Before you start with the numbers, it is ideal that you check all your profiles in detail. Make sure to keep everything as detailed, complete and consistent as possible. You can start by checking the following:

  • Is your handle/username the same across platforms? Most platforms allow you to change your URL, so this should not be an issue.
  • Is your branding consistent across platforms? This includes your brand name, profile photos, cover photos, descriptions, bio, contact information, themes etc.
  • Are all outbound links correct and functional? Be it your website or link to your latest blog post, always do a double-check. There can be mistakes while copy-pasting a link or shortening it.

Don’t fret if you had some major information left out. Better late than never at fixing those.

Step 5: Pull Out Your Analytics

Now you are all set to start populating your spreadsheet with figures. For this, you will need access to insights/analytics. This is only shown for Business accounts so be sure to change your account type. If you just changed it to a Business profile, you might not be able to see the insights from earlier posts. 

Get a social media analytics tool to pull out all the important social media analytics associated with your brand.

  • Instagram: Go to profile, click on the 3-dot menu on top-right, go to insights
  • Twitter: Visit analytics.twitter.com and then login
  • Facebook: Open your Business’s page, click on insights on the top
  • YouTube: Go to YouTube and then click on Creator Studio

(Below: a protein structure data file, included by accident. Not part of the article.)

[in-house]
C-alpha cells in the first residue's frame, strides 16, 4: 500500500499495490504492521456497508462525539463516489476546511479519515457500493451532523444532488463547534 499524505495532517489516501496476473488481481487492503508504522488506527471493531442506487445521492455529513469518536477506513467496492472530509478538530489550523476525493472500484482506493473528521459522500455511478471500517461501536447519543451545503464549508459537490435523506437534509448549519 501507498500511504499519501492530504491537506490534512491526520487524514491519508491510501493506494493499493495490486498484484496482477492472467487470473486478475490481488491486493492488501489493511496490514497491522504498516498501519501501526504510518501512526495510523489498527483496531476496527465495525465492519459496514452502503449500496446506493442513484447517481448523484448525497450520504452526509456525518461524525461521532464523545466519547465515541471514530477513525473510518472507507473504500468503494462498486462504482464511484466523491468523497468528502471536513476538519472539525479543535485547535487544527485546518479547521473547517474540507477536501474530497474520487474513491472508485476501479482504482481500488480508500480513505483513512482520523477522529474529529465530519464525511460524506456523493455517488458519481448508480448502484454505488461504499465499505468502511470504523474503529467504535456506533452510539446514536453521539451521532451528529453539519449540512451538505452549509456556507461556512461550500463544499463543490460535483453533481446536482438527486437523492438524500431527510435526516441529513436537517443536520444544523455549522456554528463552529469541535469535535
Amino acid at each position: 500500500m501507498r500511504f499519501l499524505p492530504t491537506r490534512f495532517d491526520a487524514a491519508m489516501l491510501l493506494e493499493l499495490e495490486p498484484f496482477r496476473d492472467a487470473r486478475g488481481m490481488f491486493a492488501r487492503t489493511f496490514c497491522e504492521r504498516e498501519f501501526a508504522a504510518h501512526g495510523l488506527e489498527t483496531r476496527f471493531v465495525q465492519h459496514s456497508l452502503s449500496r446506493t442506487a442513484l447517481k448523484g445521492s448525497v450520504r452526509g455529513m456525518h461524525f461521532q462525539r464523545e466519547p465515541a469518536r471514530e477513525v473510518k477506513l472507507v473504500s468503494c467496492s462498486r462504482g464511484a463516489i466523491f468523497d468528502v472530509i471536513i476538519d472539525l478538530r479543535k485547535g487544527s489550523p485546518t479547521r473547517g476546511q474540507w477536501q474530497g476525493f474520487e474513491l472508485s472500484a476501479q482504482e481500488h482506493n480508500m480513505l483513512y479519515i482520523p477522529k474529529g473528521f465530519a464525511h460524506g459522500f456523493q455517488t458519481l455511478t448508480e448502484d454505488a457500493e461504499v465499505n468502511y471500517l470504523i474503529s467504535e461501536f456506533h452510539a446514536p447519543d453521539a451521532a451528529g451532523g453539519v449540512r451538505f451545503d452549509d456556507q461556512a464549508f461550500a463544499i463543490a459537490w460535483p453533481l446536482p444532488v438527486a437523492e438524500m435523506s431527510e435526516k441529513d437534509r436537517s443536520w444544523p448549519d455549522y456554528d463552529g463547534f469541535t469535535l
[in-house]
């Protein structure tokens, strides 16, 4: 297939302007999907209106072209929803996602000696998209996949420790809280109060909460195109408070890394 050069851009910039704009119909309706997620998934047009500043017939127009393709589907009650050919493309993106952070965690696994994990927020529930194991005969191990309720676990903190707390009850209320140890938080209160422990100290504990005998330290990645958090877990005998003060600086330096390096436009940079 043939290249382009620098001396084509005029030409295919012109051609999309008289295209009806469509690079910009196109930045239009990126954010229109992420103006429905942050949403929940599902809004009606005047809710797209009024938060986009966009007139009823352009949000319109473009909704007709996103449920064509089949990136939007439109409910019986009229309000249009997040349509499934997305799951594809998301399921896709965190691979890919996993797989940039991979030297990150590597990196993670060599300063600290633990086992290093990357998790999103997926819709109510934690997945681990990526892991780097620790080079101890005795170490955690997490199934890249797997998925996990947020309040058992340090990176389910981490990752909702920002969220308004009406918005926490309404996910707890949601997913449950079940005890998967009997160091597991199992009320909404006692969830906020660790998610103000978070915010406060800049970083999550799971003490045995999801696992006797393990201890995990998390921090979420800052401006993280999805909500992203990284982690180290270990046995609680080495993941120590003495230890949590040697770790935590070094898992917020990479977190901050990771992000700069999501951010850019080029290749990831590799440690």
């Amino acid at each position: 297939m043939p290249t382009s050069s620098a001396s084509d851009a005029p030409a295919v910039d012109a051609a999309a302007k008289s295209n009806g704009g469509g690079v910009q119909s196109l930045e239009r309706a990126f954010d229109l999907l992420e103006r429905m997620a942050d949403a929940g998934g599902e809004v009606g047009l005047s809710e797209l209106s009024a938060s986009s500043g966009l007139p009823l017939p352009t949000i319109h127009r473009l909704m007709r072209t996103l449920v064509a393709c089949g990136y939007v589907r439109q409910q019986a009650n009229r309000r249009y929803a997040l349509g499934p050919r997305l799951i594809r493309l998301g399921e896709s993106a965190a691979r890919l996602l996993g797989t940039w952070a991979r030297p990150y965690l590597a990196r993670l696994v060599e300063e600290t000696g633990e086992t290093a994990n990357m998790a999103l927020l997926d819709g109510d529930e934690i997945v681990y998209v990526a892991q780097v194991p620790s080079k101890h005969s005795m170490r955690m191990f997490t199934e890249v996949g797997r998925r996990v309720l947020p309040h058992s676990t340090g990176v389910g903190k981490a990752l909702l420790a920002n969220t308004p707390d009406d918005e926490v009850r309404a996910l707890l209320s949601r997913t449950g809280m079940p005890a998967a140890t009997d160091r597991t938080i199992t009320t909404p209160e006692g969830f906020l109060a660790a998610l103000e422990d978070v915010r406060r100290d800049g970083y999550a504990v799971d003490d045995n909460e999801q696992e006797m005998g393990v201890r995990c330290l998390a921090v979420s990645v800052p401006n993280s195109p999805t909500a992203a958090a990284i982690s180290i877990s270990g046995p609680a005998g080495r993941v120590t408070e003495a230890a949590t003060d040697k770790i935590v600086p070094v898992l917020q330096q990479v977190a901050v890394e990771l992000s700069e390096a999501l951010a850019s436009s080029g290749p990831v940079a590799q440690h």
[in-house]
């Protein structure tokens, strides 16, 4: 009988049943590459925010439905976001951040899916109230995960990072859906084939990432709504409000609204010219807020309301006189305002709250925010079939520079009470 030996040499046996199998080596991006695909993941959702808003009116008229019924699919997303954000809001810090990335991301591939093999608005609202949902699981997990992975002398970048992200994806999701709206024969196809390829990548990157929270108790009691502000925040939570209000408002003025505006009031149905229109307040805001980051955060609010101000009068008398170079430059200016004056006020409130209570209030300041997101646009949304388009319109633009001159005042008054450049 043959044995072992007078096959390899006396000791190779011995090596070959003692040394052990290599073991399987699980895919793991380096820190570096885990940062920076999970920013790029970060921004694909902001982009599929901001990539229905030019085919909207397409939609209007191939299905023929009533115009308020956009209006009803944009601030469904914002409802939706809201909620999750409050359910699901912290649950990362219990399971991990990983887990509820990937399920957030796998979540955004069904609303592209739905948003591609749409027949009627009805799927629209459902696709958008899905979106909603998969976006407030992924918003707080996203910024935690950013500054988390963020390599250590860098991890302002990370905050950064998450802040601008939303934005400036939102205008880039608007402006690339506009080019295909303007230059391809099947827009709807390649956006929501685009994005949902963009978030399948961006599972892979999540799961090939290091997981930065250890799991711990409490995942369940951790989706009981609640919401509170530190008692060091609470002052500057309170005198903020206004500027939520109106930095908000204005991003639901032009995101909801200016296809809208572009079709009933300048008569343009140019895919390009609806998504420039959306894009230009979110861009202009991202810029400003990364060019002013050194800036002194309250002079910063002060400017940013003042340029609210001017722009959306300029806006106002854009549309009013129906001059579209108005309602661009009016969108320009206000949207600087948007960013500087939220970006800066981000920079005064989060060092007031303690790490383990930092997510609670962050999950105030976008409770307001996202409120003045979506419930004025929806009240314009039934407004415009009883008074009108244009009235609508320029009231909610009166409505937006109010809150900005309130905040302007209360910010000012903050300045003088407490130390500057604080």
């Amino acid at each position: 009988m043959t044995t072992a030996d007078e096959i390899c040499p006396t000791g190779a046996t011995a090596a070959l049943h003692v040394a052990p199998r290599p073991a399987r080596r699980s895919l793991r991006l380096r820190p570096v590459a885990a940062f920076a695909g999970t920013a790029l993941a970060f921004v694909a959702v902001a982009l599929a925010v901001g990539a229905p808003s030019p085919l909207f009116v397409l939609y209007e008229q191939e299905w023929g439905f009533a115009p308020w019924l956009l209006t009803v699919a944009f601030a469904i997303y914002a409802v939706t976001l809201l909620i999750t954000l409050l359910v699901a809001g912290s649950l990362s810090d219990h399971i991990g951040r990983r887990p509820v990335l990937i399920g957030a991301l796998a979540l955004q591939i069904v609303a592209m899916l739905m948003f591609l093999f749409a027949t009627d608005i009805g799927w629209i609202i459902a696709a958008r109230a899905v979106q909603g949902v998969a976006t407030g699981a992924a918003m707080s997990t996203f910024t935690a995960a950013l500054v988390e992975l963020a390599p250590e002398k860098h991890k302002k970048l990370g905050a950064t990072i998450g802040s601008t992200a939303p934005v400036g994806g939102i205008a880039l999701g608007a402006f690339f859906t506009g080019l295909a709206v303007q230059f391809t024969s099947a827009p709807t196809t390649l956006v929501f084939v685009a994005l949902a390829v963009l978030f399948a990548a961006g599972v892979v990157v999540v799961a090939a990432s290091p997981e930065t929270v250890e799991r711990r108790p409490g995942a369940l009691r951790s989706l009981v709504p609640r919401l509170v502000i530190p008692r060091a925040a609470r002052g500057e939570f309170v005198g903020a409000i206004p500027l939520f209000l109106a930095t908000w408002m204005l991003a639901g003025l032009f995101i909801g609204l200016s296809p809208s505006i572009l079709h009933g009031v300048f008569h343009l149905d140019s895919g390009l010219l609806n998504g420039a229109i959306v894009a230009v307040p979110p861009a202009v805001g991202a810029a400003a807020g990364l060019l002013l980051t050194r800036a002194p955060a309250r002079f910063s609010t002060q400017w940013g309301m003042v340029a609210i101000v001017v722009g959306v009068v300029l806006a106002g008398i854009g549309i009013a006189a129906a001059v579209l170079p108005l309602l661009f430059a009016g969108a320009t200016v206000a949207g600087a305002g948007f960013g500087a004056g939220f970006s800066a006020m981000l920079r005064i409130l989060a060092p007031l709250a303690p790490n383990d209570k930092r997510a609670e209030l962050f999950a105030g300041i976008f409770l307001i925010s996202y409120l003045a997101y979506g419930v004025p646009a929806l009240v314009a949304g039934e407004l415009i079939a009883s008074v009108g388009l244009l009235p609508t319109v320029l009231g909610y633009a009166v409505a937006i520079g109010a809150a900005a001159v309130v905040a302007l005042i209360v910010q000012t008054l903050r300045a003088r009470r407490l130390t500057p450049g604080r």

Step 6: Understand Your Metrics

The most important part of your social media audit process is making sense of the analytics that you pulled out from the apps. One should spend some time to understand what each of those metrics means so you can focus on the ones that matter to your brand.

The next step in this social media audit process is to track improvements over a period of time. For example, you can do a month-on-month growth tracking with respect to followers, and see which other parameters had the biggest effect on this growth.

To better help you with this process, you can use social media analytics tools like Unbox Social which provide you with detailed reports about your social media campaigns. You can also monitor conversations around your brand using this tool.

Step 7: Change Strategies Where Needed

Knowing how to do a social media audit gives you key information on how to plan out your content for the future, and highlights other opportunities to explore. You can also monitor your competitors’ performance to gain additional insights from your target demographics. Stats like views, engagement, followers should be rather easy to obtain. The more you can observe, the more you understand how people use social media and this gives you useful information.

Regular social media audits for brands will ensure that you stay true to your goals, and every penny invested into it goes towards developing the best possible content. The reason why bigger brands always seem to be on the top of their social media game is that they spend ample time in the planning phase and do not leave any decisions for the time of publishing.

Hope these steps will help you structure your social media audit process. Here are a few more blogs to help with social media reporting as a whole-